Endoscopic Sinus Surgery

The para-nasal sinuses are four pairs of cavities in the skull that are connected to the nasal passage. A thin respiratory lining known as mucosa covers the sinus walls. Infections, allergies and autoimmune problems can lead to inflammation of the sinuses. Sinus infections are one of the most common maladies in the US, affecting 40 million Americans each year. Sinus infections can be categorized into: acute (lasting less than 4 weeks), sub-acute (lasting 4 to 8 weeks), chronic (lasting more than 8 weeks) and recurrent acute (greater than three or more episodes a year, each lasting less than 2 weeks).

In chronic sinus infections, when membrane thickening and polyp formation is minimal, patients may respond to a prolonged course of antibiotics combines with a short course of steroid tablets. However, when large polyps have formed, or when a patient fails to respond to medical therapy, sinus and breathing enhancement surgery can be curative. Sinus surgery can also alleviate chronic recurrent acute sinusitis.

Sinusitis Treatment or Sinusitis Surgery

Dr. Khosh is an expert in performing sinus surgery. Sinus surgery is performed with endoscopic cameras and small instruments that fit through the nose. During endoscopic sinus surgery, correction of a deviated septum may be necessary to gain access to the posterior part of the nose and relieve nasal blockage. In revision sinus operations, Dr. Khosh uses intra-operative CT guidance to increase the safety and effectiveness of the surgery. Sinus surgery is an outpatient operation. Patients should expect mild to moderate pain for about three days, and scant oozing of blood for two days.

More recently, a new technique, balloon dilatation sinuplasty has become an accepted sinusitis treatment choice. Balloon dilatation sinus surgery is a less invasive method of treating sinus obstruction. In appropriate cases, balloon dilatation sinus surgery can be performed under local anesthesia, as an office procedure. The recovery from balloon dilatation sinus surgery is less prolonged than endoscopic sinus surgery.

Contact our office today to schedule a consultation or for more inforamtion about this type of procedure. You'll be glad you did!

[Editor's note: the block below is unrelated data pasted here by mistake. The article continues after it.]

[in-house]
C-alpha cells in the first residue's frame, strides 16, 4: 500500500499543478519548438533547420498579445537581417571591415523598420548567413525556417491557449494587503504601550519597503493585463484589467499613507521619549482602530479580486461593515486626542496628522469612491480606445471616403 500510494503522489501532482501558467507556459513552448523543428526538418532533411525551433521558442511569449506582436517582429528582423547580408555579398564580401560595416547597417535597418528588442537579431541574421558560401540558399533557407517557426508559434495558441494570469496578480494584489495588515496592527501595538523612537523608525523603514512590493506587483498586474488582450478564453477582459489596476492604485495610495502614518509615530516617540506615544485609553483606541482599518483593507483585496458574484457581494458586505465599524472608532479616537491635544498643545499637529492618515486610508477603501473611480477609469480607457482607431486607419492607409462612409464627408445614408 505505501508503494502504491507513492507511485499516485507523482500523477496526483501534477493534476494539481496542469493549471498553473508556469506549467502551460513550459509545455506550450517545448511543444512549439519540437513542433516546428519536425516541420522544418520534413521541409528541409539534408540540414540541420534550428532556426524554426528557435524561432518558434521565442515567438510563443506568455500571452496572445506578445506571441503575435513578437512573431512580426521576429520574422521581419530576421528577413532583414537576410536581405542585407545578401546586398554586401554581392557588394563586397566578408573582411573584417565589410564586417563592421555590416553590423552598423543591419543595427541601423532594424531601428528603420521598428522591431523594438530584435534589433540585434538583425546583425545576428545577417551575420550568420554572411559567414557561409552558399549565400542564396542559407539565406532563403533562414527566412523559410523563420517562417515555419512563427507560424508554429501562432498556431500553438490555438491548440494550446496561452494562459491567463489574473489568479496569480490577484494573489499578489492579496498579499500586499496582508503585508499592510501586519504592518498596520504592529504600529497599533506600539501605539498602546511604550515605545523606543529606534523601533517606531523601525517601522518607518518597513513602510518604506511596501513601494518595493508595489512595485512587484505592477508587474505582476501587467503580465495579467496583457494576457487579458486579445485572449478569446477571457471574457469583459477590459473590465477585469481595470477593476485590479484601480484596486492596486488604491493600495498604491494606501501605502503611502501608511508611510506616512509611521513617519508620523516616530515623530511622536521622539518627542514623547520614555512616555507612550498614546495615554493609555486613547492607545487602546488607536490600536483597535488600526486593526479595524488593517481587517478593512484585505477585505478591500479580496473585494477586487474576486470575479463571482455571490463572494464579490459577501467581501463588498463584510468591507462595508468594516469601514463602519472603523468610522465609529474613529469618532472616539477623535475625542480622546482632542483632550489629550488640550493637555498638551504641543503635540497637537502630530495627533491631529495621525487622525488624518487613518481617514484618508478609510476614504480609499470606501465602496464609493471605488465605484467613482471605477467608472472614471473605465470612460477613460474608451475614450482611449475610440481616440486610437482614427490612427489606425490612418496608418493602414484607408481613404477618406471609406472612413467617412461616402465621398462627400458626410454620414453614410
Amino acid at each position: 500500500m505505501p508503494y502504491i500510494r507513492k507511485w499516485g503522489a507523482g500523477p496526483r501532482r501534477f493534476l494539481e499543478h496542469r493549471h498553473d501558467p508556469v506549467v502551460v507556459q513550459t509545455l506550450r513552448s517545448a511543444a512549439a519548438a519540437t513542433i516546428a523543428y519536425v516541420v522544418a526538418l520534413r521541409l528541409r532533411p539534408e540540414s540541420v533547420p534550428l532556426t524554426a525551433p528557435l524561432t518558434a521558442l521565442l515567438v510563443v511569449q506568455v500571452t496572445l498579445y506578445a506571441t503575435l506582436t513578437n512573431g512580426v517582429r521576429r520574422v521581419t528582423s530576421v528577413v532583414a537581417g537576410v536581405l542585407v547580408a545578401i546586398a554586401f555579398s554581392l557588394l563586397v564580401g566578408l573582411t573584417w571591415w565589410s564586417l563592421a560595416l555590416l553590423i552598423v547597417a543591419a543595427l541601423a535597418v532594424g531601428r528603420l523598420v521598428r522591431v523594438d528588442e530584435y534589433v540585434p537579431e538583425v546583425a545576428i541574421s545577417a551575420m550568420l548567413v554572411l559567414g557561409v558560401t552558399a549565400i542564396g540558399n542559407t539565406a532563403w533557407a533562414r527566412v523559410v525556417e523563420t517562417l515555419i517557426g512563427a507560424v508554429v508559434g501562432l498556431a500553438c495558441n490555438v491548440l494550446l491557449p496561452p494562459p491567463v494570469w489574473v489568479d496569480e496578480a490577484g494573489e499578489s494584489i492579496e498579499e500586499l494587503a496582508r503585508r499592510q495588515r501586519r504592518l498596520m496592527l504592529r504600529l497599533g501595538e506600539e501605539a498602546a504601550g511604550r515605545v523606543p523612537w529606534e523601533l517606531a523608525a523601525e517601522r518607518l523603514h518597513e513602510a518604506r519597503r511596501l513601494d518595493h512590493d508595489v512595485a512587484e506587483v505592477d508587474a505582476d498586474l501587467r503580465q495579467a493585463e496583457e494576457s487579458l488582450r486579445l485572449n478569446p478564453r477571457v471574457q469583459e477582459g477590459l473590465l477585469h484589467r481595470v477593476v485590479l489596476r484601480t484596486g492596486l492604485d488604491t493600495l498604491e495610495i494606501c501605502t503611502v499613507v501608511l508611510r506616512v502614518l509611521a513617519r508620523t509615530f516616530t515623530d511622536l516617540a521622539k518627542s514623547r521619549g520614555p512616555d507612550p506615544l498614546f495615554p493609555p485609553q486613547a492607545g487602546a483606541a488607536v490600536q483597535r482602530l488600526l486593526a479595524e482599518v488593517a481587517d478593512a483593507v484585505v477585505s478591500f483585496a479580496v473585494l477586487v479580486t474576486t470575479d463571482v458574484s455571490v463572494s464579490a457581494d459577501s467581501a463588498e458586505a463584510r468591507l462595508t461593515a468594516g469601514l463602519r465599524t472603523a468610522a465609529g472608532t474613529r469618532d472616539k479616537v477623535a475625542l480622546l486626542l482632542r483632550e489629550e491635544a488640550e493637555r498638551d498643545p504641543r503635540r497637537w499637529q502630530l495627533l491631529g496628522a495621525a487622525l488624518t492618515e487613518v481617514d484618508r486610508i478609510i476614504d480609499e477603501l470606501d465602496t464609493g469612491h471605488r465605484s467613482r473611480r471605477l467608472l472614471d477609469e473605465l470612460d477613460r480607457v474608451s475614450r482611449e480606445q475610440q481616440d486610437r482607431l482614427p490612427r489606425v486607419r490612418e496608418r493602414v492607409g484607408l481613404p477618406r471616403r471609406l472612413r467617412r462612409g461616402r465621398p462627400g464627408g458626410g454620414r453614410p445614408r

Frequently Asked Questions About Sinus Surgery

Do you pack the nose after sinus surgery?
Dr. Khosh does not use nasal packing after sinus surgery. Nasal packing is uncomfortable and its removal can be painful.

What do you use to stop bleeding after sinus surgery?
In most instances, a well-executed sinus operation does not cause significant nose bleeding. When bleeding is notable, I use specialized gels or pastes that promote blood coagulation.

How is balloon dilation sinus surgery performed?
In balloon sinus surgery small catheters are threaded into the narrowed sinus passage. A balloon, situated at the tip of the catheter, is then inflated. The balloon expansion causes widening of the obstructed sinus passage. This is similar to how angioplasty helps to open a narrowed artery in the heart.

Do allergies cause sinus and nasal polyps?
Allergies are a common contributor to sinus polyp formation. In patients who suffer from chronic sinus infections, allergy evaluation is important.

I suffer from asthma and chronic sinusitis. Can sinus surgery help my asthma?
Studies have shown that in patients who suffer from asthma and chronic sinusitis, sinus surgery can lead to improved control of the asthma.

In sinus surgery, are all sinuses always opened?
No. Sinus surgery is designed to open only the sinus cavities with obstructed drainage pathways. In most individuals with chronic sinusitis, the ethmoid and maxillary sinuses are involved. Less commonly, the sphenoid and frontal sinuses reveal obstruction. Typically, sinus obstruction is bilateral in nature.

Are sinus polyps always benign?
In greater than 95% of cases, sinus polyps are benign. When sinus obstruction is unilateral in nature, or when CT scan shows bone destruction, malignancy should be considered.